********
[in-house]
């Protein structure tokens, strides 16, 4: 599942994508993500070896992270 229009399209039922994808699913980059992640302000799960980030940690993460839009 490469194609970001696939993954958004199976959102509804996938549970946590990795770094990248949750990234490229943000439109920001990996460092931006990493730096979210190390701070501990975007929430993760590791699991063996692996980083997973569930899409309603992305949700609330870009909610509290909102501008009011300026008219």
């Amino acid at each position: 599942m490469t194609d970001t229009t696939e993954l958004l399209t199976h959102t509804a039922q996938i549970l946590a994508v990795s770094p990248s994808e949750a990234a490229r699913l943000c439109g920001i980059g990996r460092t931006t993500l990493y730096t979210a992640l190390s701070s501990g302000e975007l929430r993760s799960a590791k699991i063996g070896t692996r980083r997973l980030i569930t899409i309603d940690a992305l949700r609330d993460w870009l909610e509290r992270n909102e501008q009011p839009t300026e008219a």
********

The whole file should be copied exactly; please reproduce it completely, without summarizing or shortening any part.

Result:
[in-house]
């Protein structure tokens, strides 16, 4: 599942994508993500070896992270 229009399209039922994808699913980059992640302000799960980030940690993460839009 490469194609970001696939993954958004199976959102509804996938549970946590990795770094990248949750990234490229943000439109920001990996460092931006990493730096979210190390701070501990975007929430993760590791699991063996692996980083997973569930899409309603992305949700609330870009909610509290909102501008009011300026008219």
């Amino acid at each position: 599942m490469t194609d970001t229009t696939e993954l958004l399209t199976h959102t509804a039922q996938i549970l946590a994508v990795s770094p990248s994808e949750a990234a490229r699913l943000c439109g920001i980059g990996r460092t931006t993500l990493y730096t979210a992640l190390s701070s501990g302000e975007l929430r993760s799960a590791k699991i063996g070896t692996r980083r997973l980030i569930t899409i309603d940690a992305l949700r609330d993460w870009l909610e509290r992270n909102e501008q009011p839009t300026e008219a």